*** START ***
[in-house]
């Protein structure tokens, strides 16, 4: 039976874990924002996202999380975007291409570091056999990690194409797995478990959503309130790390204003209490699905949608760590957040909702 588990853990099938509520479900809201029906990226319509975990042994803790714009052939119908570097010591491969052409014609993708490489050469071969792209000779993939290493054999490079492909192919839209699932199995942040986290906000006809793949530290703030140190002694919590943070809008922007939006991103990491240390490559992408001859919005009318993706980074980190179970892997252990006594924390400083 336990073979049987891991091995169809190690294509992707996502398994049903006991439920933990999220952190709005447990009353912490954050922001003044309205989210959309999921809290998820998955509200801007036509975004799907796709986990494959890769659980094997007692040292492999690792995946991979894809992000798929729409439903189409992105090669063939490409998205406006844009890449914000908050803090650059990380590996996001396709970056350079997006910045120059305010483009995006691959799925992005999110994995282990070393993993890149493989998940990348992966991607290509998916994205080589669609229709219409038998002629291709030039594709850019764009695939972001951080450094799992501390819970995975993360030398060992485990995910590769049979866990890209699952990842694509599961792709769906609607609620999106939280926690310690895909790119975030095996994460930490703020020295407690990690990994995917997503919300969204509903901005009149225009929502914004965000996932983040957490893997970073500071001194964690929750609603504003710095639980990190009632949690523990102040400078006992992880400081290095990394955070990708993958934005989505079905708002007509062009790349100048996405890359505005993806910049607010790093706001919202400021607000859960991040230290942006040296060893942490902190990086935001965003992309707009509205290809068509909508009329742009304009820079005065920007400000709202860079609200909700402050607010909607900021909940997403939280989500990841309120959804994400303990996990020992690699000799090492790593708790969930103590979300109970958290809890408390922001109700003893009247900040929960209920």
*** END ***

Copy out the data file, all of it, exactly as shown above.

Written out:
[in-house]
């Protein structure tokens, strides 16, 4: 039976874990924002996202999380975007291409570091056999990690194409797995478990959503309130790390204003209490699905949608760590957040909702 588990853990099938509520479900809201029906990226319509975990042994803790714009052939119908570097010591491969052409014609993708490489050469071969792209000779993939290493054999490079492909192919839209699932199995942040986290906000006809793949530290703030140190002694919590943070809008922007939006991103990491240390490559992408001859919005009318993706980074980190179970892997252990006594924390400083 336990073979049987891991091995169809190690294509992707996502398994049903006991439920933990999220952190709005447990009353912490954050922001003044309205989210959309999921809290998820998955509200801007036509975004799907796709986990494959890769659980094997007692040292492999690792995946991979894809992000798929729409439903189409992105090669063939490409998205406006844009890449914000908050803090650059990380590996996001396709970056350079997006910045120059305010483009995006691959799925992005999110994995282990070393993993890149493989998940990348992966991607290509998916994205080589669609229709219409038998002629291709030039594709850019764009695939972001951080450094799992501390819970995975993360030398060992485990995910590769049979866990890209699952990842694509599961792709769906609607609620999106939280926690310690895909790119975030095996994460930490703020020295407690990690990994995917997503919300969204509903901005009149225009929502914004965000996932983040957490893997970073500071001194964690929750609603504003710095639980990190009632949690523990102040400078006992992880400081290095990394955070990708993958934005989505079905708002007509062009790349100048996405890359505005993806910049607010790093706001919202400021607000859960991040230290942006040296060893942490902190990086935001965003992309707009509205290809068509909508009329742009304009820079005065920007400000709202860079609200909700402050607010909607900021909940997403939280989500990841309120959804994400303990996990020992690699000799090492790593708790969930103590979300109970958290809890408390922001109700003893009247900040929960209920």